5. Implications of diagnostic and methodological choices

a. Sensitivity to diagnostics

Comparing the gray and black points in Fig. 1, it is clear that LWCRE anomalies are systematically more negative or less positive than cloud-induced LW flux anomalies, and this difference increases as the climate warms in every model. In Fig. 10, we show the cloud-induced LW anomaly, the LWCRE anomaly, and their difference, averaged across the five fixed-SST experiments. The global mean instantaneous LWCRE anomalies (Fig. 10b) are quite strongly negative, from which one might infer a large cloud response to CO2 that reduces the forcing due to CO2 (Gregory and Webb 2008). In contrast, the global mean kernel-derived LW cloud adjustment is quite small, though it locally exhibits large values of either sign (Fig. 10a). The difference map between cloud-induced LW flux anomalies and LWCRE anomalies (Fig. 10c) exhibits relatively uniform positive values that closely tracks the mean-state high cloud distribution [see also Fig. 1 of Wyant et al. (2012)]. This difference map provides an estimate of the so-called cloud masking of the radiative perturbations arising primarily from quadrupled CO2 concentrations. The masking arises because increases in CO2 cause a larger decrease in upwelling LW fluxes in cloud-free than in overcast conditions, thereby reducing LWCRE independently of any cloud-induced radiation changes. The LW anomalies that are actually because of rapid cloud changes are captured in the kernel-derived estimates (Fig. 10a). We derive an ensemble mean LW masking of roughly 1.3 W m−2, quite close to estimates given in Soden et al. (2008), Colman and McAvaney (2011), and Andrews et al. (2012a).

Fig. 10.
Fig. 10.

Ensemble mean (a) kernel-derived and (b) CRE-derived LW rapid cloud adjustments diagnosed from the fixed-SST experiments, along with (c) their difference. Note that the color bars in (a) and (b) range from −8 to 8 W m−2, whereas that in (c) ranges from −4.5 to 4.5 W m−2. Stippling indicates locations where at least four out of five models agree on the sign of the field plotted.

Citation: Journal of Climate 26, 14; 10.1175/JCLI-D-12-00555.1

In contrast to the LW cloud adjustments, ΔSWCRE-derived and SW kernel-derived rapid cloud adjustments are much closer to each other (note the overlapping red crosses in the right column of Fig. 1) and their small difference (cloud masking of the SW forcing) varies in sign across models. Whether the presence of clouds increases or decreases the small SW radiative forcing from 4xCO2 depends on the impact of clouds on the pathlength of solar photons relative to cloud-free conditions, which varies among the models depending on various factors including cloud height and optical depth, how multiple scattering is treated, and the underlying surface albedo.

The use of CRE as a diagnostic also has implications for computing cloud feedback, for essentially the same reasons. Because CRE anomalies can be caused by changes in noncloud fields, the change in CRE with temperature is in general not the same as the cloud feedback, as discussed in Soden et al. (2004, 2008). The difference between cloud feedbacks computed with ΔCRE and with cloud radiative kernels (categories II and IV, respectively, in Table 1) is apparent in Fig. 1 (cf. slopes of black and gray symbols). Averaged across all five models, the kernel-derived net cloud feedback is roughly 0.3 W m−2 K−1 greater than that derived with net ΔCRE (not shown) and is positive rather than negative. Only one out of five models in this study (MIROC5) has a negative net cloud feedback, whereas three have negative feedbacks when computed with CRE. The difference between these two measures of cloud feedback gives an estimate of the cloud masking of the noncloud feedbacks. Large positive values over the high and low latitudes originate from clouds masking the surface albedo and water vapor feedbacks, respectively (not shown). Soden et al. (2008) derive a global mean masking value of 0.66 W m−2 K−1 in CMIP3 models running the Special Report of Emissions Scenarios (SRES) A1b scenario, roughly twice as large as that derived here, but with a very similar spatial pattern. Smaller masking of the noncloud feedbacks in the CMIP5/CFMIP2 ensemble may be as a result of mean-state clouds being optically thinner than in CMIP3/CFMIP1 (Klein et al. 2013).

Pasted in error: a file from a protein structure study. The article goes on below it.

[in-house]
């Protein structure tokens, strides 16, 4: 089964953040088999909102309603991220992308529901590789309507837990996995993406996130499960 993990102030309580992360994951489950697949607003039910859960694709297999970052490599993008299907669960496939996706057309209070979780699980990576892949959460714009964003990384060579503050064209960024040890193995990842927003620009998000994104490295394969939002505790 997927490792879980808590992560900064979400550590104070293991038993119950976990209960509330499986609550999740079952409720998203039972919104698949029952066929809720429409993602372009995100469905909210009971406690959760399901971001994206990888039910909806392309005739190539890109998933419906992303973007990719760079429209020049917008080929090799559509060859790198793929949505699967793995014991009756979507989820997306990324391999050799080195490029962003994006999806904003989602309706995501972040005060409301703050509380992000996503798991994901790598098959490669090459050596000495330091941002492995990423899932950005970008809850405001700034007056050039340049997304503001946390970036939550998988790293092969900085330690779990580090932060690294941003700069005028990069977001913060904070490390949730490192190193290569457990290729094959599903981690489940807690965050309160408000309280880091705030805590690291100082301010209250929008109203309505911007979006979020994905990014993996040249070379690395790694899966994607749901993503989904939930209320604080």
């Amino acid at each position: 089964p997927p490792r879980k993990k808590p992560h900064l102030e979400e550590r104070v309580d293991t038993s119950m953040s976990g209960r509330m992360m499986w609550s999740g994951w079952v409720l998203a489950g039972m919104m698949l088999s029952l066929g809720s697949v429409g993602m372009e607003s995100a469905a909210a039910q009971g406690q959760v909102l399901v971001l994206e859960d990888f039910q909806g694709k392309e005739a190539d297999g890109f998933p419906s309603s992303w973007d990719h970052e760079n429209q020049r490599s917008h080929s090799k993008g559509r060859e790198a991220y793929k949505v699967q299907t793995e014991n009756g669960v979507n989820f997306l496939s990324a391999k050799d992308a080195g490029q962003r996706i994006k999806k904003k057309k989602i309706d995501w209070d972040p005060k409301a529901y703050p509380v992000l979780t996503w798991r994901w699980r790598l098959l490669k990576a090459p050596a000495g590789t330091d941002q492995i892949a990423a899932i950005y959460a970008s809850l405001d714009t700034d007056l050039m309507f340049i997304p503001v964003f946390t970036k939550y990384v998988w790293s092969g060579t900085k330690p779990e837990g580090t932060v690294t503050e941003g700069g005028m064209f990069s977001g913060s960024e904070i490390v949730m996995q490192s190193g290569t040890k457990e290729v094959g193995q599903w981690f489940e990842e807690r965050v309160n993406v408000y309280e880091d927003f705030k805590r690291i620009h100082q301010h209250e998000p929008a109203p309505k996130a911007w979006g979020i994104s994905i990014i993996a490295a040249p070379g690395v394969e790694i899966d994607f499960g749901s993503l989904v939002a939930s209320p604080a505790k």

b. Sensitivity to methodology

Before it was recognized that clouds may undergo a rapid adjustment in direct response to increased CO2, all cloud changes that existed at the end of a perturbed CO2 simulation were assumed to have occurred in response to increasing surface temperature and therefore were incorporated into the feedback. One would simply take the average cloud-induced radiation anomalies at the end of the run and divide by the corresponding change in global mean surface temperature to compute the feedback. This is equivalent to computing the feedback as the slope of the regression line passing through (0, 0) and the mean value of the points at the end of the run in Fig. 1.

In this section, we compare kernel-derived cloud feedbacks neglecting adjustments and those computed accounting for adjustments (categories III and IV, respectively, in Table 1). Note that the difference between these two estimates will decrease as the length of the run increases toward a new equilibrium state. Moreover, the cloud feedback computed neglecting adjustments will differ among models that have identical cloud adjustments and feedbacks if they have different magnitudes of ΔTs. Kernel-derived cloud feedbacks neglecting adjustments computed using anomalies from the final 20 yr of the abrupt4xCO2 run are indicated with unfilled circles and dashed bars in Fig. 3 and are given in supplementary Table 3.